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Weapons UnderGround >> David Grossman / Killology?


10/16/05 8:04 PM
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Alex
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Edited: 16-Oct-05
Member Since: 01/01/2001
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Does anyone know anything about this guy? He's a local and supposedly he's well known, and several of my friends regard him as a guru. What's the verdict on him? Any opinions?
10/17/05 10:31 AM
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Willybone
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Edited: 17-Oct-05
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I've read his book "On Killing", as well as several counter arguments against some of his basic premises. I found Grossman fairly convincing and the counterpoints fairly weak. Even if I consider Grossman's numbers to be exaggerated by 100%, it still completely changes my thoughts about human nature in war.

It's interesting, at the very least.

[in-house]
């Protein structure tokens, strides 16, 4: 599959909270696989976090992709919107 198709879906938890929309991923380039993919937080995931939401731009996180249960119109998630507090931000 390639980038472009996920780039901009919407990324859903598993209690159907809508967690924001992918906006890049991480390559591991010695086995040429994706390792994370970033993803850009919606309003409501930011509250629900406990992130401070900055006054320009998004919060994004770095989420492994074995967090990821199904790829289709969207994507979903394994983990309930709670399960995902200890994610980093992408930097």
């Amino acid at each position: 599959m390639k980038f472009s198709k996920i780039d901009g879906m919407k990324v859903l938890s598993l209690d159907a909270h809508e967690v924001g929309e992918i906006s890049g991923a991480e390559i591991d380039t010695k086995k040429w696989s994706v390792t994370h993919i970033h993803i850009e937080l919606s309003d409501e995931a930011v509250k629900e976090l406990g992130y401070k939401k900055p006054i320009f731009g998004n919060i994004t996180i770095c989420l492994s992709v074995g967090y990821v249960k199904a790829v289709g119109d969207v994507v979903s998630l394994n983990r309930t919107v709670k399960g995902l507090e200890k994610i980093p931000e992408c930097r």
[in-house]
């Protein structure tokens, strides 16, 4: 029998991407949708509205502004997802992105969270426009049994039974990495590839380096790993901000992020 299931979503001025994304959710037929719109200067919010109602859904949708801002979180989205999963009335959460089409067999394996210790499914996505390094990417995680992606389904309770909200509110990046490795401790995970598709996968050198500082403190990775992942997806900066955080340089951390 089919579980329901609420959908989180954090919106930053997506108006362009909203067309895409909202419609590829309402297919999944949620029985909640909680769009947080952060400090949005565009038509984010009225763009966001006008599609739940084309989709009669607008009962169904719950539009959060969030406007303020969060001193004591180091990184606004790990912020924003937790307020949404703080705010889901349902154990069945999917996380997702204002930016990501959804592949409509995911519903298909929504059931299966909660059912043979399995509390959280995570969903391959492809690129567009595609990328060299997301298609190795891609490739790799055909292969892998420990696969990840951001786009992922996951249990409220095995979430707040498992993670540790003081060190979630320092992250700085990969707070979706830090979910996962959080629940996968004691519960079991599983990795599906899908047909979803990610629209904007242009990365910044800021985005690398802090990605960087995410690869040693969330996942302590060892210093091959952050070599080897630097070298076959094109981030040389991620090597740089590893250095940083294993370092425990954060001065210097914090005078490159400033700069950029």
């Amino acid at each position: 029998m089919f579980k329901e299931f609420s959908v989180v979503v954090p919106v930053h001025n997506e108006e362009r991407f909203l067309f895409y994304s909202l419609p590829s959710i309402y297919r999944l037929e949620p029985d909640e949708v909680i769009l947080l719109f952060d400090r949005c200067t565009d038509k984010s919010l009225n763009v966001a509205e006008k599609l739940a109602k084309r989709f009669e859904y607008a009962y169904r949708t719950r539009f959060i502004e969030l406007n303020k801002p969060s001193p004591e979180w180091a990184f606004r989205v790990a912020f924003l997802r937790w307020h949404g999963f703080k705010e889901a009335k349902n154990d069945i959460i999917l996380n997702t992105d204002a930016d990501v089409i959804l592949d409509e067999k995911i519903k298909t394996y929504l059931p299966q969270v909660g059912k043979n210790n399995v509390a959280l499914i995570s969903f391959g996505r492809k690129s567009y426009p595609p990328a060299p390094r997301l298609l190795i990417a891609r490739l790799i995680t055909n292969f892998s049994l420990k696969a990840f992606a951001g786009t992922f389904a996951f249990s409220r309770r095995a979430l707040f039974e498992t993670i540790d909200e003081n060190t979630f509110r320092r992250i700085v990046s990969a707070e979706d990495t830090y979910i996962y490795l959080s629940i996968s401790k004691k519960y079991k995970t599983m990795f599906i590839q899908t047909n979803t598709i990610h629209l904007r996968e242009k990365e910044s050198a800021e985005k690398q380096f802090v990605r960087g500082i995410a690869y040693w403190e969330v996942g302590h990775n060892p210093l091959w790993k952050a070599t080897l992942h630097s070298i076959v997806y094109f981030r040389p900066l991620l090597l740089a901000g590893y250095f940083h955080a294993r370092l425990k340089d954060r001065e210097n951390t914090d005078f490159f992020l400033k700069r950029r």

10/17/05 5:21 PM
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Aaron Little
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Edited: 17-Oct-05
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Grossman's books "On Killing" and "On Combat" are certainly worth the read.
10/18/05 6:37 AM
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GrandpaB
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Edited: 18-Oct-05
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I read "On Killing" some years ago and just finished reading "On Combat" and think they are both excellent books. He documents and uses a lot of references to back up his premises. In "On Killing" he states that a good way to kill another human is by sticking your thumb through their eye and into their brain, that is not a realistic technique (IMO) and when I asked him about it he admitted that he had no references backing him up on its use. He also more or less says (in "On Combat") that with training a "warrior" can become pretty dispassionate about killing at close range. I didn't see any documentation on that either and have some doubts about just how valid it is. Anyway, I highly recommend reading both books, especially "On Combat". Grandpab